Word of the Day

Wednesday, January 15, 2020

trangam

[ trang-guhm ]

noun

Archaic.

an odd gadget; gewgaw; trinket.

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What is the origin of trangam?

Trangam, also spelled trangame, trangram, and trankum, is a rare noun with no obvious etymology. Sir Walter Scott (1771–1832) helped revive trangam in The Abbot (1820), one of the earlier Waverley Novels. Trangam entered English in the 17th century.

how is trangam used?

And meet time it was, when yon usher, vinegar-faced rogue that he is, began to enquire what popish trangam you were wearing …

Sir Walter Scott, The Abbot, 1820

Go, go your ways, get you gone, and finefy your Knacks and Tranghams

Aphra Behn, Sir Patient Fancy, 1678
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Tuesday, January 14, 2020

mythomane

[ mith-uh-meyn ]

noun

a person with a strong or irresistible propensity for fantasizing, lying, or exaggerating.

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What is the origin of mythomane?

The noun and adjective mythomane is a relatively recent word, dating from only the 1950s, and is a synonym for the noun and adjective mythomaniac, which is almost a century older (1857). Mythomaniac originally meant someone passionate about or obsessed with myths, its etymological meaning. By the early 1920s mythomaniac had acquired its current sense “someone with a strong or irresistible propensity for fantasizing, lying, or exaggerating.” The Greek noun mŷthos means “word, discourse, conversation, story, tale, saga, myth”; it does not mean “lie.” The curious thing is that the source word mythomania “lying or exaggerating to an abnormal degree” dates from only 1909.

how is mythomane used?

Lawrence himself was a mythomane and, after the first world war, took particular pains to project an image of himself to the public that was as much a construct as anything worked up by the PR team of a film star or celebrity of today.

William Boyd, "Lawrence of Arabia: a man in flight from himself," The Guardian, April 29, 2016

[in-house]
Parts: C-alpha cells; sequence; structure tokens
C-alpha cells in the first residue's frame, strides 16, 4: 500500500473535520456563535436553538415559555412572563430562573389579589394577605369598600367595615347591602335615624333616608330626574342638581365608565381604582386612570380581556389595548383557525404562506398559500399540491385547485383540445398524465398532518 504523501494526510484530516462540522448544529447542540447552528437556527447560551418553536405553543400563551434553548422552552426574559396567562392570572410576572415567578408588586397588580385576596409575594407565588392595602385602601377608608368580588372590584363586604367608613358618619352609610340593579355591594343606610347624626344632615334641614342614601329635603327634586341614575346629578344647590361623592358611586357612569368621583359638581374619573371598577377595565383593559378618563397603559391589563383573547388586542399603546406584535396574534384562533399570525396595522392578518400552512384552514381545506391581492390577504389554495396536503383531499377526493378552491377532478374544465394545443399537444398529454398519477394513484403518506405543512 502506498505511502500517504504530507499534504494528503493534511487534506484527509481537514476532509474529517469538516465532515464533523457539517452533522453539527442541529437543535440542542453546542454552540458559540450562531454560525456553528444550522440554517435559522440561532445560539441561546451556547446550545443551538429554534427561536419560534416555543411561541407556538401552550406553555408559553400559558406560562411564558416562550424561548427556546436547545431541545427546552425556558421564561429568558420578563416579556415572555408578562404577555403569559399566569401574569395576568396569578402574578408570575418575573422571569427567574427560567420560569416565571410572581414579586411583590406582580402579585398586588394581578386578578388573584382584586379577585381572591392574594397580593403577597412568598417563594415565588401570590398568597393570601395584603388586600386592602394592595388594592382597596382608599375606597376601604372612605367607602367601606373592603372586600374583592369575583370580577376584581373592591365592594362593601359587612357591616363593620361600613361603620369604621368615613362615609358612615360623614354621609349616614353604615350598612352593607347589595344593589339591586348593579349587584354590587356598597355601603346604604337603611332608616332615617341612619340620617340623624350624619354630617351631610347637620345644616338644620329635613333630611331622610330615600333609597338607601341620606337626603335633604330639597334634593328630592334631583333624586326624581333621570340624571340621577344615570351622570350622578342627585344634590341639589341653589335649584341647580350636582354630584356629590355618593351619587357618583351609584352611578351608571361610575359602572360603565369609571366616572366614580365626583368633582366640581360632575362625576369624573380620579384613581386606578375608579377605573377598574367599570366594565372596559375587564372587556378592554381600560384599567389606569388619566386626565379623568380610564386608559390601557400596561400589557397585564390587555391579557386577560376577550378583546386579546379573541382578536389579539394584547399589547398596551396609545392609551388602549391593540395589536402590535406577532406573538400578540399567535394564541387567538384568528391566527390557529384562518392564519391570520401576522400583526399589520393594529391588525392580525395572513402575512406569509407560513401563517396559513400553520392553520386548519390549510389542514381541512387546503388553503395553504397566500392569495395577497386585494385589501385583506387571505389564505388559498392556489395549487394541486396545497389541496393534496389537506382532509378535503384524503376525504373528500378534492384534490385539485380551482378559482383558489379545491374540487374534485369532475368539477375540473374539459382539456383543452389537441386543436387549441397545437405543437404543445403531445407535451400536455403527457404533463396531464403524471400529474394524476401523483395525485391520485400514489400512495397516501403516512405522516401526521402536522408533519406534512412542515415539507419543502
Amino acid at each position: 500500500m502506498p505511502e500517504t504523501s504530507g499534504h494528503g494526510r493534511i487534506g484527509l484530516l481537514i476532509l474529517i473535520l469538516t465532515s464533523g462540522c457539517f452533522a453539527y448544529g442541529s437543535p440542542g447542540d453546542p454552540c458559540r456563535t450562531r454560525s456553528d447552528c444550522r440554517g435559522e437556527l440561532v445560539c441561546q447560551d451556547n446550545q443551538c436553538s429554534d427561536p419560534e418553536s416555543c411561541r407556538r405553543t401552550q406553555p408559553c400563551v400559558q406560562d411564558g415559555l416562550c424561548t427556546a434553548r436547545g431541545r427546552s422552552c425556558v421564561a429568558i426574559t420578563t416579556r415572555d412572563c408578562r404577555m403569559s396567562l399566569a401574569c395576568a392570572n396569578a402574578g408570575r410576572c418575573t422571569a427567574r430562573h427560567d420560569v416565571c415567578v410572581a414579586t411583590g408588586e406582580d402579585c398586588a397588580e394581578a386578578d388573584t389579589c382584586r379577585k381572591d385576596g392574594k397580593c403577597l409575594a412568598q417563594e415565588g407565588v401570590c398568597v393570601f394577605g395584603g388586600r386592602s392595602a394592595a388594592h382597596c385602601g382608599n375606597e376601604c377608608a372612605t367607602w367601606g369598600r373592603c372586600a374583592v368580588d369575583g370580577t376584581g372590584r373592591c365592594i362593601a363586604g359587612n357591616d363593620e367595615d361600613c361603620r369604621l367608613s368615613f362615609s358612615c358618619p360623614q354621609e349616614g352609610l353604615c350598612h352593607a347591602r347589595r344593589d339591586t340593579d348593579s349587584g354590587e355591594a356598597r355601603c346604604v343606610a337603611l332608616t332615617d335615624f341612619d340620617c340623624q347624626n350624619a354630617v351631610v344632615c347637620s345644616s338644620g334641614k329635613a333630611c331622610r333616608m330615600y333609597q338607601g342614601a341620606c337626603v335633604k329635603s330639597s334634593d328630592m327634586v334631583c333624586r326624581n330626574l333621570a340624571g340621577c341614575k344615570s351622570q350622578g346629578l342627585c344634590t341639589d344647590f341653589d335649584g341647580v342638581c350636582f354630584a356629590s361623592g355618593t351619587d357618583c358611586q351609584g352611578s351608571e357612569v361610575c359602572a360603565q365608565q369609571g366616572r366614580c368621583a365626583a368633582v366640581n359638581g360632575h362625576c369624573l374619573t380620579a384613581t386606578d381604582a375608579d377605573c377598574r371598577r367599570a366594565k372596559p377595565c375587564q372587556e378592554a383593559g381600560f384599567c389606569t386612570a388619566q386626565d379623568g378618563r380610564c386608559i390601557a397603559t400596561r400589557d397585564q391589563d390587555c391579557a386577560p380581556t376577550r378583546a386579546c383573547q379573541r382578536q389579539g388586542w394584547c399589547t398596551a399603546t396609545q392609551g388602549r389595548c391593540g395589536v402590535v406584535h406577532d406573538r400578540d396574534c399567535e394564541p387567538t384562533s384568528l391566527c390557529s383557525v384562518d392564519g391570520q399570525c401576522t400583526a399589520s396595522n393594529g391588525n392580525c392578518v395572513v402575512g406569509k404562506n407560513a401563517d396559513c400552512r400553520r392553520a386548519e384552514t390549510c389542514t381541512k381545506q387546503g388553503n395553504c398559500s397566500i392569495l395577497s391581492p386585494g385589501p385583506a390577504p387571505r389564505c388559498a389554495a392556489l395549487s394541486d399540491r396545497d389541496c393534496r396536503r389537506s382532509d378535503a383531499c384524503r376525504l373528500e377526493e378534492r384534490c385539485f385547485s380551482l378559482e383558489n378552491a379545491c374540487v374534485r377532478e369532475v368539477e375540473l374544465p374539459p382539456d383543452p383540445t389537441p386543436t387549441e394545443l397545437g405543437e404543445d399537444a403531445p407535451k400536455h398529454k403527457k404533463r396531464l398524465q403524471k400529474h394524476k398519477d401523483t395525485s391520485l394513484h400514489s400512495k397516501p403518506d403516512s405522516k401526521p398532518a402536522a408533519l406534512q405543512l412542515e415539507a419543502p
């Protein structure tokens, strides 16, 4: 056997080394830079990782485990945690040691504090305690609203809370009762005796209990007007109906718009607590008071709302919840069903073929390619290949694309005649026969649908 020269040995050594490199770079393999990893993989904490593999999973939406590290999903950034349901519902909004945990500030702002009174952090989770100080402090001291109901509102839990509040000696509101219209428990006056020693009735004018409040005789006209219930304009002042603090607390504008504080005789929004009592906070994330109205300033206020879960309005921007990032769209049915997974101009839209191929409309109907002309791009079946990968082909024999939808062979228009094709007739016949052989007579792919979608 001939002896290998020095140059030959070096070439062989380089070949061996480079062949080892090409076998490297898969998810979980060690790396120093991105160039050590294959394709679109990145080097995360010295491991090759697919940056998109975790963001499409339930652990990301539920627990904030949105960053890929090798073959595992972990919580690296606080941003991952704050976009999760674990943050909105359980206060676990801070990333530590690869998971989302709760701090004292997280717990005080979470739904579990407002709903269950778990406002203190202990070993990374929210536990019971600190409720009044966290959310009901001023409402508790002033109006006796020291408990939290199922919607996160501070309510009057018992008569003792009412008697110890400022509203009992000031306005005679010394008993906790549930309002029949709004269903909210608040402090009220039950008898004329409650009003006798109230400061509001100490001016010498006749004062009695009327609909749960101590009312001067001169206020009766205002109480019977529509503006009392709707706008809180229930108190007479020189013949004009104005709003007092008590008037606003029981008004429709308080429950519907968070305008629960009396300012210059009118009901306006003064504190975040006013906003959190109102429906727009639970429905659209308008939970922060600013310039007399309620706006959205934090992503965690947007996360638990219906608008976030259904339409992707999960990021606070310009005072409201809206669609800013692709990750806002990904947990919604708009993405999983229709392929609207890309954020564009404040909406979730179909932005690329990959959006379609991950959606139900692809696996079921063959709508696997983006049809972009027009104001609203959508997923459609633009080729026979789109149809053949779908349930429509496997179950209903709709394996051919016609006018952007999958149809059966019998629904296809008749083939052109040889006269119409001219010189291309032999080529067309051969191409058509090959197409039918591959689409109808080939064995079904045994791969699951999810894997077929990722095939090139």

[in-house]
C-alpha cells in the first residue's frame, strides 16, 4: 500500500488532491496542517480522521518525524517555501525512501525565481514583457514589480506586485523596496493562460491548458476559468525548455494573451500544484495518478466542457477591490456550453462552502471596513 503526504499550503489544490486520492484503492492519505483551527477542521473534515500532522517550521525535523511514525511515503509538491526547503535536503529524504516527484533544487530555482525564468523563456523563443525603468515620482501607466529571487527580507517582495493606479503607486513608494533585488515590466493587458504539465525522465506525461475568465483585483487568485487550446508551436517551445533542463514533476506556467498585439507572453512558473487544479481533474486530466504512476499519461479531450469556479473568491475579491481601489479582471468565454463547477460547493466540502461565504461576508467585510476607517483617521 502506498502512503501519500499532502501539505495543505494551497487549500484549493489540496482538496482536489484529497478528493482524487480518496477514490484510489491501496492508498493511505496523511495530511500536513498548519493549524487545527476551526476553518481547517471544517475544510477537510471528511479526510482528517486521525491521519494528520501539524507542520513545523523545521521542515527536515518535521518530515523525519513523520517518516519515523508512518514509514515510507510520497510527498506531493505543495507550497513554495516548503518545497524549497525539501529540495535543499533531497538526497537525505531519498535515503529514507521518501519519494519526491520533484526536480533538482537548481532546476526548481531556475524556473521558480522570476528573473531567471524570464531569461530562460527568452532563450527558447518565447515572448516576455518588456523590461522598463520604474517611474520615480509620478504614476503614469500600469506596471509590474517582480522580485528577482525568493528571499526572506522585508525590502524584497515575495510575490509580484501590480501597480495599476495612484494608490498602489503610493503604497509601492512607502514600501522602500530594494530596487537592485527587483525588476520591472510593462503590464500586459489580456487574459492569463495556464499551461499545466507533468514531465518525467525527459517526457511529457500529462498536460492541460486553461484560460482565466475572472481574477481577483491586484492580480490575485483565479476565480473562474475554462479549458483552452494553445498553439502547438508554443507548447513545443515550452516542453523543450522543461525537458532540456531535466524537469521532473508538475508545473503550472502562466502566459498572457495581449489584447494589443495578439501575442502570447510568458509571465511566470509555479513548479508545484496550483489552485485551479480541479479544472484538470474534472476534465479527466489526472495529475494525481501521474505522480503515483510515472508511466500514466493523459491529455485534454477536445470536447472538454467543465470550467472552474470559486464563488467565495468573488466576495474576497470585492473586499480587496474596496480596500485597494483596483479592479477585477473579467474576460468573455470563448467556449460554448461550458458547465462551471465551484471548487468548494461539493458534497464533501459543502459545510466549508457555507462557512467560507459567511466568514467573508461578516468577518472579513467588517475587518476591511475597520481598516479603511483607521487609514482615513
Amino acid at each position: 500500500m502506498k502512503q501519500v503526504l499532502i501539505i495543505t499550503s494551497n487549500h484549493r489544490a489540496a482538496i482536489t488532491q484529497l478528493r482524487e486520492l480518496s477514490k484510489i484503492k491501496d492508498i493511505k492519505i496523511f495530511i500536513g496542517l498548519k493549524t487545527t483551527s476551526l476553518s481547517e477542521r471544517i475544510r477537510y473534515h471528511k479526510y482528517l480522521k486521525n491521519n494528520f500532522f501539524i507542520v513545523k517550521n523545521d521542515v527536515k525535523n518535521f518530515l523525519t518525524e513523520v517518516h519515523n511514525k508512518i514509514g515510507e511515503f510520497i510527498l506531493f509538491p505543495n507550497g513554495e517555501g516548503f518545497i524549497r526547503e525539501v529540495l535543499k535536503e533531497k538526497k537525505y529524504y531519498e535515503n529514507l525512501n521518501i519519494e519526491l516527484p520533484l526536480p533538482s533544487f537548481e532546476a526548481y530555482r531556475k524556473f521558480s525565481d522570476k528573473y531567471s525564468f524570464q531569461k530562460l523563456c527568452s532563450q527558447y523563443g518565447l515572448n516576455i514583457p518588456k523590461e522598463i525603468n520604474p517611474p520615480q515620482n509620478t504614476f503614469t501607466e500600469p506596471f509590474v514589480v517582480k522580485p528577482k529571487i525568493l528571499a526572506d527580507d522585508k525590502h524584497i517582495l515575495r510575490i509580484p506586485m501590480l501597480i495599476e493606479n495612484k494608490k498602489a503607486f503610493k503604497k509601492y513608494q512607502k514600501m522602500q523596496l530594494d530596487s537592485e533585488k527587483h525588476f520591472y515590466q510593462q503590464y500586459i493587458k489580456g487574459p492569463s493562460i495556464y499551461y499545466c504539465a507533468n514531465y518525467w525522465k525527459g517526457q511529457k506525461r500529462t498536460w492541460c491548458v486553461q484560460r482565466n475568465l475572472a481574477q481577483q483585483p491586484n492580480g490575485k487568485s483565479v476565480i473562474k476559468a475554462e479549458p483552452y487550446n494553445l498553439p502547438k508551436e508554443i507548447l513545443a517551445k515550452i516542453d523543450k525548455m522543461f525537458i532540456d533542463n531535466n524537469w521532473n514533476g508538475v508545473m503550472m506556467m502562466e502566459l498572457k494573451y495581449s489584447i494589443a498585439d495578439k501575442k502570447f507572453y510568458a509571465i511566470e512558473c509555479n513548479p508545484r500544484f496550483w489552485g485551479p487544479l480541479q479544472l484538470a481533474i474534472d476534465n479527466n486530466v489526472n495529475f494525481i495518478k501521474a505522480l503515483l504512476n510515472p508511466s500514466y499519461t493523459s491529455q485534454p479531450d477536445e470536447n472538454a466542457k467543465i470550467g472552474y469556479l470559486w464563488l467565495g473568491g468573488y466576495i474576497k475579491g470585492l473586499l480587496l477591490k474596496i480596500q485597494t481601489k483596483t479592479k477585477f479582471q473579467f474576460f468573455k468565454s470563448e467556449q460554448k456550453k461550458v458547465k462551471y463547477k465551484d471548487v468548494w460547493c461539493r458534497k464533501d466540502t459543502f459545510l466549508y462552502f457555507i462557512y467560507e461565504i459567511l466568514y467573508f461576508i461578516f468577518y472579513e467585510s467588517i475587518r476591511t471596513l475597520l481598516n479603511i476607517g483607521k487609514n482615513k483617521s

… he is a flat-out mythomane, dedicated to the Sublime, the Enormous and the Ultra-German; a marvelous artist at his best and at his worst a Black Forest ham.

Robert Hughes, "Mocker of All Styles," Time, May 27, 1999
Monday, January 13, 2020

nival

[ nahy-vuhl ]

adjective

of or growing in snow: nival flora.

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What is the origin of nival?

The adjective nival comes straight from Latin nivālis “of or belonging to snow, snowy, covered in snow,” a derivative of the noun nix (inflectional stem niv-) “snow.” The adjective is relatively rare, being confined to zoology, botany, and physical geography. Nix is related to English snow, Sanskrit sneha-, Slavic (Polish) śnieg, and Irish snigid “it’s raining.” Nival entered English in the mid-17th century.

how is nival used?

… when the Alpine climbers ascend the snow-clad mountains of picturesque Switzerland and gather a pretty little bouquet of a dozen different nival flowers, on that barren zone ….

C. O. Van Cleve, "Arctic Flowers," Annual Report of the Minnesota State Horticultural Society, 1888

The nival region is characterised by accumulating snow deposits, both in the completely nival province where precipitation takes the form solely of snow and the semi-nival province where this is interrupted by rainfall.

Albrecht Penck, "Attempt at a Classification of Climate on a Physiographic Basis," Climatic Geomorphology, 1973
Sunday, January 12, 2020

euchred

[ yoo-kerd ]

adjective

Australian Informal.

utterly done in or at the end of one's tether; exhausted.

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What is the origin of euchred?

In Australian English euchred has meant “exhausted, destitute” since the second half of the 19th century, a meaning that formerly existed in American English. The sense derives from the card game euchre (originally American) in which, if a player plays a round and fails to take three tricks, they are euchred “done for,” a sense that was extended to “outwitted, outdone, deceived, cheated.” Euchre, the name of the card game, dates from the first half of the 19th century and has no known etymology.

how is euchred used?